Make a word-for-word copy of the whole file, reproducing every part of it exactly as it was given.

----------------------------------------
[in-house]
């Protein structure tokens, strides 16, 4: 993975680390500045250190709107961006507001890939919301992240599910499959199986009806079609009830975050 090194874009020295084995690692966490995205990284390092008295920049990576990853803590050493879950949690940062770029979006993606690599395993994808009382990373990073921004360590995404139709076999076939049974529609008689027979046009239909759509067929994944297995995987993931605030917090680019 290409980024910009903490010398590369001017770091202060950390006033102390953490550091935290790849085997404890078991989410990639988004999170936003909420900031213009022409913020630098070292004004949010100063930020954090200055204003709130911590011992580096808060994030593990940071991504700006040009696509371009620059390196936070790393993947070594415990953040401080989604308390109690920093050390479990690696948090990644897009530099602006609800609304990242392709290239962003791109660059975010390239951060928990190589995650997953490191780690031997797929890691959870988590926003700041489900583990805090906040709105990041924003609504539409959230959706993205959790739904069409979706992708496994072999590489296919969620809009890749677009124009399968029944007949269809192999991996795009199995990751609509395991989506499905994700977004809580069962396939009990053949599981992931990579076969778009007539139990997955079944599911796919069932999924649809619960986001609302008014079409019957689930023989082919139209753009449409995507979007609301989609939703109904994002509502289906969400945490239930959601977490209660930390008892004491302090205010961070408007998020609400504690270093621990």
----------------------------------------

[in-house]
């Protein structure tokens, strides 16, 4: 993975680390500045250190709107961006507001890939919301992240599910499959199986009806079609009830975050 090194874009020295084995690692966490995205990284390092008295920049990576990853803590050493879950949690940062770029979006993606690599395993994808009382990373990073921004360590995404139709076999076939049974529609008689027979046009239909759509067929994944297995995987993931605030917090680019 290409980024910009903490010398590369001017770091202060950390006033102390953490550091935290790849085997404890078991989410990639988004999170936003909420900031213009022409913020630098070292004004949010100063930020954090200055204003709130911590011992580096808060994030593990940071991504700006040009696509371009620059390196936070790393993947070594415990953040401080989604308390109690920093050390479990690696948090990644897009530099602006609800609304990242392709290239962003791109660059975010390239951060928990190589995650997953490191780690031997797929890691959870988590926003700041489900583990805090906040709105990041924003609504539409959230959706993205959790739904069409979706992708496994072999590489296919969620809009890749677009124009399968029944007949269809192999991996795009199995990751609509395991989506499905994700977004809580069962396939009990053949599981992931990579076969778009007539139990997955079944599911796919069932999924649809619960986001609302008014079409019957689930023989082919139209753009449409995507979007609301989609939703109904994002509502289906969400945490239930959601977490209660930390008892004491302090205010961070408007998020609400504690270093621990």